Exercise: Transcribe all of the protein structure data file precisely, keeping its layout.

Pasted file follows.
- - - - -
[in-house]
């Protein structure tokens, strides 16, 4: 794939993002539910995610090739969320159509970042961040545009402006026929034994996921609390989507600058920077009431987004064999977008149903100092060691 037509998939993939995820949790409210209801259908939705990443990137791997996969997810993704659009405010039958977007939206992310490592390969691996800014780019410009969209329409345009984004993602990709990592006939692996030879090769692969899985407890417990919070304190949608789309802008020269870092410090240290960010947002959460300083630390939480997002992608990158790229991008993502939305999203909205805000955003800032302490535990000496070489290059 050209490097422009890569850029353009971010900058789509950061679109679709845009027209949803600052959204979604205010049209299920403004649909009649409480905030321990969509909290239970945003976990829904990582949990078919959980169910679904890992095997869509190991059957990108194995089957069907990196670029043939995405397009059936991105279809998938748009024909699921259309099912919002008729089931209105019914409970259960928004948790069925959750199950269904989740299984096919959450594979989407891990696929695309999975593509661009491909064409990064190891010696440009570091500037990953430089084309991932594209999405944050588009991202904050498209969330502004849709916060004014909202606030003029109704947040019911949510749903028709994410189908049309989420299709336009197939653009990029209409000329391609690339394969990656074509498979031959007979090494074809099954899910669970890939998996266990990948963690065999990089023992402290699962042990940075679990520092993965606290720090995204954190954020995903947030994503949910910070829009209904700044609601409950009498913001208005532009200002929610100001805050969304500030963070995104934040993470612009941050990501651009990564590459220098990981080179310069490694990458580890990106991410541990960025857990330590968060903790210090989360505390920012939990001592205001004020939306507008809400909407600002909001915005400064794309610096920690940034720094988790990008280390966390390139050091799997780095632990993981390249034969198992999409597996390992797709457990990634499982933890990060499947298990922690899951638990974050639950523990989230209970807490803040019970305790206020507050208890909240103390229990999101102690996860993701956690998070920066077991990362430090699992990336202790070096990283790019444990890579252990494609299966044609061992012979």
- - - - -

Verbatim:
[in-house]
């Protein structure tokens, strides 16, 4: 794939993002539910995610090739969320159509970042961040545009402006026929034994996921609390989507600058920077009431987004064999977008149903100092060691 037509998939993939995820949790409210209801259908939705990443990137791997996969997810993704659009405010039958977007939206992310490592390969691996800014780019410009969209329409345009984004993602990709990592006939692996030879090769692969899985407890417990919070304190949608789309802008020269870092410090240290960010947002959460300083630390939480997002992608990158790229991008993502939305999203909205805000955003800032302490535990000496070489290059 050209490097422009890569850029353009971010900058789509950061679109679709845009027209949803600052959204979604205010049209299920403004649909009649409480905030321990969509909290239970945003976990829904990582949990078919959980169910679904890992095997869509190991059957990108194995089957069907990196670029043939995405397009059936991105279809998938748009024909699921259309099912919002008729089931209105019914409970259960928004948790069925959750199950269904989740299984096919959450594979989407891990696929695309999975593509661009491909064409990064190891010696440009570091500037990953430089084309991932594209999405944050588009991202904050498209969330502004849709916060004014909202606030003029109704947040019911949510749903028709994410189908049309989420299709336009197939653009990029209409000329391609690339394969990656074509498979031959007979090494074809099954899910669970890939998996266990990948963690065999990089023992402290699962042990940075679990520092993965606290720090995204954190954020995903947030994503949910910070829009209904700044609601409950009498913001208005532009200002929610100001805050969304500030963070995104934040993470612009941050990501651009990564590459220098990981080179310069490694990458580890990106991410541990960025857990330590968060903790210090989360505390920012939990001592205001004020939306507008809400909407600002909001915005400064794309610096920690940034720094988790990008280390966390390139050091799997780095632990993981390249034969198992999409597996390992797709457990990634499982933890990060499947298990922690899951638990974050639950523990989230209970807490803040019970305790206020507050208890909240103390229990999101102690996860993701956690998070920066077991990362430090699992990336202790070096990283790019444990890579252990494609299966044609061992012979």